Clorinda and Damon

By Andrew Marvell 1621–1678 Andrew Marvell
C. Damon, come drive thy flocks this way.
D. No, ’tis too late; they went astray.
C. I have a grassy scutcheon spied,
    Where Flora blazons all her pride.
    The grass I aim to feast thy sheep:
    The flowers I for thy temples keep.
D. Grass withers; and the flowers too fade.
C. Seize the short joys then, ere they vade,
    Seest thou that unfrequented cave?
D. That den?
C.                Love’s Shrine.
D.                                     But virtue’s grave.
C. In whose cool bosom we may lie
    Safe from the sun.
D.                              Not heaven’s eye.
C. Near this, a fountain’s liquid bell
    Tinkles within the concave shell.
D. Might a soul bathe there and be clean,
    Or slake its drought?
C.                                 What is’t you mean?
D. These once had been enticing things,
    Clorinda, pastures, caves, and springs.
C. And what late change?
D.                                  The other day
    Pan met me.
C.                     What did great Pan say?
D. Words that transcend poor shepherds’ skill,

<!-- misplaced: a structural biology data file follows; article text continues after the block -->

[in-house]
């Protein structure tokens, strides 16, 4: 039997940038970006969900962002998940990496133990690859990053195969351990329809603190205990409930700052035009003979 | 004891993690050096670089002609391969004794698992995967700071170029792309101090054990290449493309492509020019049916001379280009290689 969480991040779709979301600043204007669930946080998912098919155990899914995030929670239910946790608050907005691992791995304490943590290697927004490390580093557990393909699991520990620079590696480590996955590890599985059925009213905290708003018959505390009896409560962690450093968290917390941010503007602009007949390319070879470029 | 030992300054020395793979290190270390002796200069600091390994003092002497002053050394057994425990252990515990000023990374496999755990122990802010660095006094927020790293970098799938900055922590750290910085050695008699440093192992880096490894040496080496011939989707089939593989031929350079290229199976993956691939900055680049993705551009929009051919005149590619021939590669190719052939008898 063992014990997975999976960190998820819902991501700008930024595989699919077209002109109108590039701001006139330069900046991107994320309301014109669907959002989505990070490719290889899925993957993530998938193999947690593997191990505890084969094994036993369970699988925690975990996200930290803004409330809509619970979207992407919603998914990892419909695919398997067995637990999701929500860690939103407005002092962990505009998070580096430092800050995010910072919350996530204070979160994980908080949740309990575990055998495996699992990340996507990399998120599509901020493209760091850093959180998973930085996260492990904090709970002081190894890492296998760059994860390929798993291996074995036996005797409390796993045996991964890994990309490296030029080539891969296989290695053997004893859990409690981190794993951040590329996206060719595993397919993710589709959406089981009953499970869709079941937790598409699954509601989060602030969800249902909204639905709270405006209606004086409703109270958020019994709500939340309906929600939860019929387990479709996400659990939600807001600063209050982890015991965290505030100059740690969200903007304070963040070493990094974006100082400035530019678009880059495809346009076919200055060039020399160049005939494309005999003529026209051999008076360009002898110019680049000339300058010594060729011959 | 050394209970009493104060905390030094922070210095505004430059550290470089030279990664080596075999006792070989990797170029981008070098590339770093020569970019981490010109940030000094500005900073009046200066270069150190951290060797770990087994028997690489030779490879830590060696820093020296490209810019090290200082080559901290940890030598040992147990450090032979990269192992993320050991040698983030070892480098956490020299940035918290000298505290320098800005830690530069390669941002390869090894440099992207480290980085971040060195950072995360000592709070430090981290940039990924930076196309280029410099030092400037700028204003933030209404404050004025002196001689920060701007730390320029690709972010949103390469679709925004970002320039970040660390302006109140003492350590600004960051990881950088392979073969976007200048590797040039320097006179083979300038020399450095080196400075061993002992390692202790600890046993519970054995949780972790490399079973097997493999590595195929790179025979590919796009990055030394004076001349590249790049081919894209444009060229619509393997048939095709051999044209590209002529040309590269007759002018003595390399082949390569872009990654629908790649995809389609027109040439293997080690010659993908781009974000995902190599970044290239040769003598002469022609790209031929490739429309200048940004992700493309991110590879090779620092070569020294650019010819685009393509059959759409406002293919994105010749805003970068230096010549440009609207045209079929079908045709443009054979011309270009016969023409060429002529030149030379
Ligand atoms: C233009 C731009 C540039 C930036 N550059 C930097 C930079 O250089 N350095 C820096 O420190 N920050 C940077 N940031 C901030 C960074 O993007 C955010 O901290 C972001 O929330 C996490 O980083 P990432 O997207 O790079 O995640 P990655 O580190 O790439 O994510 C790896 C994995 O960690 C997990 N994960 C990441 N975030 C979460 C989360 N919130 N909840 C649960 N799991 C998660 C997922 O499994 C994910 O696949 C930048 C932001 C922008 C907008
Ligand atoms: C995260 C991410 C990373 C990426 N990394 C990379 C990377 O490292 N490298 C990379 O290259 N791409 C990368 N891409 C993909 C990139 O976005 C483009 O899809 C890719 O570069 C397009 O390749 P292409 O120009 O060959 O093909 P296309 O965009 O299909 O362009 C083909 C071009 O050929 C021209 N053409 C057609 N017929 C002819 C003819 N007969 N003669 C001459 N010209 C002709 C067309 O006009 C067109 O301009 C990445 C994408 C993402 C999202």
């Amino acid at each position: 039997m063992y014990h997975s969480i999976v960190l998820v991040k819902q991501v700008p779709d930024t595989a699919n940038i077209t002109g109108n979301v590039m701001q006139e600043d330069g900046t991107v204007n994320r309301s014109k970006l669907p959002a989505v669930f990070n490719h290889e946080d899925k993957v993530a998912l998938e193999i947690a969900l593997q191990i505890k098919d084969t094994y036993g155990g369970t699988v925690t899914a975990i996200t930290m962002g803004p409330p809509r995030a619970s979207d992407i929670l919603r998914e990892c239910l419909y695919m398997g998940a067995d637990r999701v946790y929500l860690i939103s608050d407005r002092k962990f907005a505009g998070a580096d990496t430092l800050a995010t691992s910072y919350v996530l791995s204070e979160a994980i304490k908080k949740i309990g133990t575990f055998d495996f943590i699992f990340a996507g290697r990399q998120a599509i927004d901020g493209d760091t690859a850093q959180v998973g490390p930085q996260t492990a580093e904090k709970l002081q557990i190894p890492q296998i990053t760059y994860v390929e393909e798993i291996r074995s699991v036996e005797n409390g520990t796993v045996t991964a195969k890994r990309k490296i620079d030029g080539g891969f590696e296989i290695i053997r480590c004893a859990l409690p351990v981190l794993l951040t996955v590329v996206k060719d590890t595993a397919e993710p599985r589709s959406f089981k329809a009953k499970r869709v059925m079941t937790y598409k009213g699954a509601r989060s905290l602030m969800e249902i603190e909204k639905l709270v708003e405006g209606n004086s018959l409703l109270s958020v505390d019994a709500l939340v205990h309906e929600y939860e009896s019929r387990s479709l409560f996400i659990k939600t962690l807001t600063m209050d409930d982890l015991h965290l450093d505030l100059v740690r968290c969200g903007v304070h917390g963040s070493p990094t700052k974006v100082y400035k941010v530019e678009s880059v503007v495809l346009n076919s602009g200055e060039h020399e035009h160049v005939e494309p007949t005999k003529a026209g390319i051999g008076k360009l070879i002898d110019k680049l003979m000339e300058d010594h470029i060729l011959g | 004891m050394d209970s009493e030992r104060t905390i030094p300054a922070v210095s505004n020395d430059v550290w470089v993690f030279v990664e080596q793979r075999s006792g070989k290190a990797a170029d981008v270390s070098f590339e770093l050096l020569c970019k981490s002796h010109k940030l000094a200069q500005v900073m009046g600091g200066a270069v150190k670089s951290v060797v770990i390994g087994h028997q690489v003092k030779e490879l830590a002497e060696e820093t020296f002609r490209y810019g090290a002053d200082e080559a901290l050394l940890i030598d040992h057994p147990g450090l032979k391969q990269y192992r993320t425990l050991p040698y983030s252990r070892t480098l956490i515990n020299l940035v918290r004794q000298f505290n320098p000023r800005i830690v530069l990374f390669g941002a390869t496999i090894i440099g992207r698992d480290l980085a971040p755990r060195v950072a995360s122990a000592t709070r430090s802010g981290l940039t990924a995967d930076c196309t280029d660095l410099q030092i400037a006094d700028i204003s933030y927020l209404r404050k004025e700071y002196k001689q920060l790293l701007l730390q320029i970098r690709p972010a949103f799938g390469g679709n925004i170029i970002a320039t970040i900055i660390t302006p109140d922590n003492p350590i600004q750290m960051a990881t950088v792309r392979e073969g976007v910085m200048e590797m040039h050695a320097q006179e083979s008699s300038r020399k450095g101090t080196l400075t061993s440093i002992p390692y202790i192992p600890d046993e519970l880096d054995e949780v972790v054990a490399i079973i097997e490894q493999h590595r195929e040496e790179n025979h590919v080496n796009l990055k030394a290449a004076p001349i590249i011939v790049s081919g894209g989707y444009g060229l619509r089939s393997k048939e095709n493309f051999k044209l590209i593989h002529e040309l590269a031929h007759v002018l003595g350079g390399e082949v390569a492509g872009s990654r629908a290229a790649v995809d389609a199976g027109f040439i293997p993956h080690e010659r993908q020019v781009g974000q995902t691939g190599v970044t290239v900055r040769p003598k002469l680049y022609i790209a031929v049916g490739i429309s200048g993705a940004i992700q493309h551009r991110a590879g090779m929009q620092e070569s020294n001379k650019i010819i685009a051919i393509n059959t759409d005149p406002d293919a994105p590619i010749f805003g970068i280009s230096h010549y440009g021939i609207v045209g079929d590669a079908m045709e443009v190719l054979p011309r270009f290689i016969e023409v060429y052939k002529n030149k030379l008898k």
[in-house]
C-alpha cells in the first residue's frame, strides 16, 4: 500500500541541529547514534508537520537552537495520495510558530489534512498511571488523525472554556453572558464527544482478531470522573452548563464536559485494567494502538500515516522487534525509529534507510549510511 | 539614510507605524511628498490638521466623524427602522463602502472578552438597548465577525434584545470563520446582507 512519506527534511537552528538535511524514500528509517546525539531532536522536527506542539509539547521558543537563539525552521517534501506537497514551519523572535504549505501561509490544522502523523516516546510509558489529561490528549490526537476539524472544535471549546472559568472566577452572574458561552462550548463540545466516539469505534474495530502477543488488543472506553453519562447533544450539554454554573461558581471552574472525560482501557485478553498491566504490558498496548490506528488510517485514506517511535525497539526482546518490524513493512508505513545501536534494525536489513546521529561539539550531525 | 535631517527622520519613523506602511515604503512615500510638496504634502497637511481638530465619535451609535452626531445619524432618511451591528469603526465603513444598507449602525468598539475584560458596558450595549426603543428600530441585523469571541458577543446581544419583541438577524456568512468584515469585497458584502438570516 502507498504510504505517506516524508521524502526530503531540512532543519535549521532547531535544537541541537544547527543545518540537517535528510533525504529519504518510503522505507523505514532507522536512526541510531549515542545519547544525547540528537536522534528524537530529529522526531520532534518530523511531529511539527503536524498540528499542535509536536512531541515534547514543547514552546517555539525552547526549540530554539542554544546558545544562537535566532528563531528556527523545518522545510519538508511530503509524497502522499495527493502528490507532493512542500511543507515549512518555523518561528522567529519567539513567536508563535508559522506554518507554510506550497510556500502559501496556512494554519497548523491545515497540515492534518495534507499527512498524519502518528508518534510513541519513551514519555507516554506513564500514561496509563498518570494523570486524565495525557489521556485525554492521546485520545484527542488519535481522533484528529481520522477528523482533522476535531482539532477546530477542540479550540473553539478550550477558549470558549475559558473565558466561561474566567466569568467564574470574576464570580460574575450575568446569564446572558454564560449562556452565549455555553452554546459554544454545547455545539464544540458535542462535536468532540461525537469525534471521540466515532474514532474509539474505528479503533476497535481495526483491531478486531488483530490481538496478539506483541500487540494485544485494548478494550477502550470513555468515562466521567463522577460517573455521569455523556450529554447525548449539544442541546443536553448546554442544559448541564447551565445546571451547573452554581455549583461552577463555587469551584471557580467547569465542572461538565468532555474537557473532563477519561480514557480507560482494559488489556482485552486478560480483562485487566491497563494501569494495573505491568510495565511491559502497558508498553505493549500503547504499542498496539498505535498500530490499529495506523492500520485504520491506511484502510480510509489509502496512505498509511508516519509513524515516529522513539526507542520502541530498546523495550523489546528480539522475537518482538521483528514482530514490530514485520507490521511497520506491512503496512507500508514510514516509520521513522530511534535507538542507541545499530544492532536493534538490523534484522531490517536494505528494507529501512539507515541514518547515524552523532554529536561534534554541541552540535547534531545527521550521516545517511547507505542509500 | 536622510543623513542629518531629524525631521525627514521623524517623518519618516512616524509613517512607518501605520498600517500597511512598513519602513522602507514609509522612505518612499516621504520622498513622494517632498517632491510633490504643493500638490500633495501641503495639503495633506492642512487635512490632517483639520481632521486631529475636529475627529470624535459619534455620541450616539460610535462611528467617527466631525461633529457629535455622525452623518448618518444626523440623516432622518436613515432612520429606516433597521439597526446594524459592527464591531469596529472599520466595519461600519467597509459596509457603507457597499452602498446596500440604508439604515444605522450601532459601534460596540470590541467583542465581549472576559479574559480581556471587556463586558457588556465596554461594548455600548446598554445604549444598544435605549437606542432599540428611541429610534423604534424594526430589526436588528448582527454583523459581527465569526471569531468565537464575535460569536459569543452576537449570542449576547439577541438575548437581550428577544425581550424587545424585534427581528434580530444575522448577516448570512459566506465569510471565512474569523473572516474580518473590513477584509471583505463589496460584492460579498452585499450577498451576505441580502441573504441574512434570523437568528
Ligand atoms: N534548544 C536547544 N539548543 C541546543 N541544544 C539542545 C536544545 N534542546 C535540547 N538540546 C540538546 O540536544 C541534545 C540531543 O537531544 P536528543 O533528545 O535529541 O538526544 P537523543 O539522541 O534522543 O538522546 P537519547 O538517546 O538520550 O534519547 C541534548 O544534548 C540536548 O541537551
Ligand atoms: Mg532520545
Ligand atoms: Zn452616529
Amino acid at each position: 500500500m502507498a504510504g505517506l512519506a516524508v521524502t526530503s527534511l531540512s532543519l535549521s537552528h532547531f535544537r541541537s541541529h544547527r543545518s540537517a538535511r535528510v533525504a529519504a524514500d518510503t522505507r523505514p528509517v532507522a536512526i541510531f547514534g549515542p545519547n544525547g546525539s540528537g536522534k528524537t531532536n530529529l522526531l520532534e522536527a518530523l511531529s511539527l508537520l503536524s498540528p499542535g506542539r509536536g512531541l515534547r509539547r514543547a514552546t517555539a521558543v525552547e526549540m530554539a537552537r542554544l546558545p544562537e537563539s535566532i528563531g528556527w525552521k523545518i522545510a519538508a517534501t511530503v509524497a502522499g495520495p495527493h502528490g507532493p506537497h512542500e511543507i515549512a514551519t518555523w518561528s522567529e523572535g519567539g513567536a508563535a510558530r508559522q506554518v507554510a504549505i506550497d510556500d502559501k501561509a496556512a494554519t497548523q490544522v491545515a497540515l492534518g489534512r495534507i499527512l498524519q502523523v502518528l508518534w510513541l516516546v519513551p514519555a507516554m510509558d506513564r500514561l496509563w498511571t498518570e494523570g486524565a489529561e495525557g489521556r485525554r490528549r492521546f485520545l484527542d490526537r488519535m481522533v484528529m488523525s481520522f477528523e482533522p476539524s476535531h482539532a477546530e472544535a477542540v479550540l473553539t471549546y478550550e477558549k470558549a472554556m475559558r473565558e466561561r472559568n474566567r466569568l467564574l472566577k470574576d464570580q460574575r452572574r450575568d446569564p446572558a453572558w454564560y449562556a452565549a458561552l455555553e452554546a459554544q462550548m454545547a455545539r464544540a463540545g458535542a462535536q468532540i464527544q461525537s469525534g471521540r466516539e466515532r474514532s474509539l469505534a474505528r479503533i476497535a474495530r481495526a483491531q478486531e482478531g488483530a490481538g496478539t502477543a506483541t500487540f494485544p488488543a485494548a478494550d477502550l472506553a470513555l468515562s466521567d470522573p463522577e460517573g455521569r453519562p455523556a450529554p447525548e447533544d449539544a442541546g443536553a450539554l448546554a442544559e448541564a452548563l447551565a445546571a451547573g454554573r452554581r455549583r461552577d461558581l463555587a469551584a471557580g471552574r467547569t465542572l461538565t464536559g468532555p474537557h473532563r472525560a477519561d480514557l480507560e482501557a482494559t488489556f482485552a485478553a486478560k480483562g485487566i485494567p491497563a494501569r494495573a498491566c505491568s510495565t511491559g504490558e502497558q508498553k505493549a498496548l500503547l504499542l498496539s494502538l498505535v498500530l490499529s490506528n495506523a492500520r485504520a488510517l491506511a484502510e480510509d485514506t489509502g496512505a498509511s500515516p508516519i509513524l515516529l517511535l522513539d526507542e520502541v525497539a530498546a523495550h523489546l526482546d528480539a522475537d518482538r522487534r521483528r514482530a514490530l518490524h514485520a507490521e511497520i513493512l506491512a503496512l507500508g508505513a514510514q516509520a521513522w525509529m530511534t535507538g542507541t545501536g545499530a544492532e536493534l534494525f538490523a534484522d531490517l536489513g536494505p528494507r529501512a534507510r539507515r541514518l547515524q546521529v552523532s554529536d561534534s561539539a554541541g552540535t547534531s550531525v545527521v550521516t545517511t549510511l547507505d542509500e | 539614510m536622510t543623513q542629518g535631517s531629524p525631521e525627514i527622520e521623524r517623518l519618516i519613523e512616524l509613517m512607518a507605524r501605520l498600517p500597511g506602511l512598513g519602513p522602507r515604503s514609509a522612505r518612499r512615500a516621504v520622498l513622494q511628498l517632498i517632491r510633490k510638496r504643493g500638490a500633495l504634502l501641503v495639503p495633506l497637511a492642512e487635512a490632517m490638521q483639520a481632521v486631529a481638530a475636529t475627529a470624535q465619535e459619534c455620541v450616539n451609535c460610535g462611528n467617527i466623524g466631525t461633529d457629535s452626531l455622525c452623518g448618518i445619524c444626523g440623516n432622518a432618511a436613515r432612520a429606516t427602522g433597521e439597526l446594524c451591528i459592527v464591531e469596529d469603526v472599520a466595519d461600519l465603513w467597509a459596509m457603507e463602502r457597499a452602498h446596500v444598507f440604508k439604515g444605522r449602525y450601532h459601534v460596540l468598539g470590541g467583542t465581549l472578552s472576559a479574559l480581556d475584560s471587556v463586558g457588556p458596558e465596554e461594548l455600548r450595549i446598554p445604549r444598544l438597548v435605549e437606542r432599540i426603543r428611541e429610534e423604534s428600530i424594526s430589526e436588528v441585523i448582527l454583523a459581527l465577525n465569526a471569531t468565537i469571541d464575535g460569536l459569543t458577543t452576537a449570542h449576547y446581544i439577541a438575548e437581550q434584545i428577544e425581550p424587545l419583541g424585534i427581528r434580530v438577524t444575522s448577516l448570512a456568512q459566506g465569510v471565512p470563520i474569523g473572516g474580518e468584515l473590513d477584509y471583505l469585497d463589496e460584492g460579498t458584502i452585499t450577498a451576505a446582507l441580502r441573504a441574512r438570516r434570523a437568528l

But he e’er since my songs does fill:
    And his name swells my slender oat.
C. Sweet must Pan sound in Damon’s note.
D. Clorinda’s voice might make it sweet.
C. Who would not in Pan’s praises meet?

CHORUS
Of Pan the flowery pastures sing,
Caves echo, and the fountains ring.
Sing then while he doth us inspire;
For all the world is our Pan’s choir.

Source: Complete Poems (1996)

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Poet Andrew Marvell 1621–1678

POET’S REGION England

SCHOOL / PERIOD 17th Century

Subjects Nature, Relationships, Love, Landscapes & Pastorals, Mythology & Folklore, Romantic Love, Desire, Realistic & Complicated

Poetic Terms Pastoral, Couplet

 Andrew  Marvell

Biography

In an era that makes a better claim than most upon the familiar term transitional, Andrew Marvell is surely the single most compelling embodiment of the change that came over English society and letters in the course of the seventeenth century. Author of a varied array of exquisite lyrics that blend Cavalier grace with Metaphysical wit and complexity, Marvell turned, first, into a panegyrist for the Lord Protector and his regime . . .

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Poem Categorization

SUBJECT Nature, Relationships, Love, Landscapes & Pastorals, Mythology & Folklore, Romantic Love, Desire, Realistic & Complicated

POET’S REGION England

SCHOOL / PERIOD 17th Century

Poetic Terms Pastoral, Couplet

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Originally appeared in Poetry magazine.

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